4. Ila Hartsell Dodson oral history
    • Read this introduction to the excerpt to students:
      Ila Hartsell Dodson was born in 1907 in South Carolina and began working in the Brandon Cotton Mill at age 14. Her mother, father, and all of her nine siblings worked for various cotton mills in North and South Carolina. She met her husband working in the mill, and spent all of her young life living in mill villages. She stopped working in the mills in the 1930s to take care of her children. In this excerpt, Ms. Dodson tells of the “Flying Squadron” — the nickname for a group of strikers who traveled to mills across the South in order to plant the seeds of the union movement. The group would stop work at the mills and encourage the workers to strike. Some former mill employees remember the Flying Squadron using sticks and bats to break into the mills and destroy machines. Listen to see if Ms. Dodson approved of those striking tactics.
    • Play the Ila Hartsell Dodson oral history excerpt. (1 min 48 sec)

      Please upgrade your Flash Player and/or enable JavaScript in your browser to listen to this audio file.

      Download recording (Right-click or option-click) | About the recording

      Discussion questions:

      • How does Ms. Dodson’s and her husband’s opinion of the union movement differ from Ms. Evitt’s? Did they join the union? Why not?
      • What sort of “trouble” do you think Ms. Dodson worried about as a result of joining the union? (Here, you or students might mention possible loss of a job and wages, trouble finding jobs at other mills, fighting or other violence, disruption of the workplace and community, distrust of the union organizers, or tension between the employees and their supervisors.)
  5. Eva B. Hopkins oral history
    • Read this introduction to the excerpt to students:
      Eva B. Hopkins was born in 1918 in Charlotte, North Carolina and began working in Mercury Cotton Mill full time in 1932 at age 14 to support her father, who had tuberculosis. Like many mill workers, her family had left their small farm in the mountains of North Carolina to try their hand at making a better living in the cotton mills. In this excerpt, Ms. Hopkins describes the same general textile strike of 1934 that Ms. Evitt spoke of. At the Mercury Mill, workers struck for six weeks, but despite their efforts, there were no changes in the working conditions.
    • Play the Eva B. Hopkins oral history excerpt. (3 min 2 sec)

      Please upgrade your Flash Player and/or enable JavaScript in your browser to listen to this audio file.

      Download recording (Right-click or option-click) | About the recording

      Discussion questions:

      • Was Ms. Hopkins in favor of the union?
      • What benefits did she think may have come from the union’s strike? Did those benefits become a reality?
      • How was Ms. Hopkins’ experience similar to Ms. Evitt’s?

Activity three: Preparing labor union speeches

  1. You may want to briefly remind students of what they heard in the oral histories, or have the students summarize them out loud.
  2. As a class, list the potential benefits for workers of having a union. Some ideas may be: strength in numbers, having an organized group so everyone is united in one effort, having someone to advocate for the workers against the desires of management, and being able to make demands to improve wages and working conditions.
  3. Now list the potential problems or hazards of having a union for workers. Some possible ideas include: the threat of losing your job and wages if management retaliates, the system of “blackballing” workers who were involved in the union, the possibility of violence, the disruption and tension in the workplace, and possibility of corrupt or incompetent union organizers.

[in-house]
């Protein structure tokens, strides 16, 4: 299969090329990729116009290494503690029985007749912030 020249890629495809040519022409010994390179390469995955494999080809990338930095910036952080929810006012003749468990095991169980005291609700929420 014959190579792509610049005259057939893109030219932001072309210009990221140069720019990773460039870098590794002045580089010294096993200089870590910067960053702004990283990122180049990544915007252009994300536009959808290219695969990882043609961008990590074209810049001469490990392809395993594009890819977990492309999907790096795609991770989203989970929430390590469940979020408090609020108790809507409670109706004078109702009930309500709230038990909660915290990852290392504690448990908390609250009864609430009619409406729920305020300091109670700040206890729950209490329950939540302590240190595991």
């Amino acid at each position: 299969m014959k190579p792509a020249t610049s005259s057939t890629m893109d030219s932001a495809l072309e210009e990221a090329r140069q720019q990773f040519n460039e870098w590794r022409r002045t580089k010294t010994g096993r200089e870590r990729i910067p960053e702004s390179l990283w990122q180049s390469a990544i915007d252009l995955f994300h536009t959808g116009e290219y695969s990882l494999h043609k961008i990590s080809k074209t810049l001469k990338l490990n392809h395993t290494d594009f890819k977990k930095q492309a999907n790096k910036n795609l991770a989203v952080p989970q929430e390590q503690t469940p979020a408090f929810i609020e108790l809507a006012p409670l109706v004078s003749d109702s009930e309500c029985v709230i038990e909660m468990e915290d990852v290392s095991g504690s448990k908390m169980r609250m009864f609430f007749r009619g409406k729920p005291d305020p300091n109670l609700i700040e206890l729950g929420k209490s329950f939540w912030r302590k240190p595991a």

4. Divide students into small groups of four to five students. These groups should consist of students with different strengths — verbal, written, organizational, etc. Give the students the following roles in their groups, or allow them to self-assign roles:
    • Speechwriter(s) — one to two students
    • Speaker(s) — one to two students
    • Editor — one student
  5. Explain that students will be delivering a speech either for or against labor unions in the cotton mills. Allow time to begin brainstorming their speeches. Make sure that there are approximately equal numbers of groups for and against labor unions. You may want to give students an additional class period to work in groups to finish the speeches.
  6. As a group, students should brainstorm reasons to support their argument. The speechwriter(s) will organize these arguments into a logical order and write an outline for the group’s speech. The speaker(s) should practice the speech, while the editor will review and revise the speech, clarifying any points that are confusing or need more support.

Activity four: Presenting labor union speeches

  • Groups present their speeches to the class.
  • Discuss whether students’ opinions about labor unions have changed after hearing the speeches and oral histories.


Students will craft a speech either for or against organizing a labor union. They should present as if they are trying to persuade fellow workers in a cotton mill. Each group should use points made or examples from the oral histories, as well as their own opinions, in their speeches.

Supplemental information

  • Common Core State Standards
    • English Language Arts (2010)
      • History/Social Studies

        • Grades 11-12
          • 11-12.LH.7 Integrate and evaluate multiple sources of information presented in diverse formats and media (e.g., visually, quantitatively, as well as in words) in order to address a question or solve a problem.

  • North Carolina Essential Standards
    • Social Studies (2010)
      • United States History II

        • USH.H.1 Apply the four interconnected dimensions of historical thinking to the United States History Essential Standards in order to understand the creation and development of the United States over time. USH.H.1.1 Use Chronological thinking to: Identify the...
        • USH.H.4 Analyze how conflict and compromise have shaped politics, economics and culture in the United States. USH.H.4.1 Analyze the political issues and conflicts that impacted the United States since Reconstruction and the compromises that resulted (e.g.,...

North Carolina curriculum alignment

Social Studies (2003)

Grade 11–12 — United States History

  • Goal 5: Becoming an Industrial Society (1877-1900) - The learner will describe innovations in technology and business practices and assess their impact on economic, political, and social life in America.
    • Objective 5.03: Assess the impact of labor unions on industry and the lives of workers.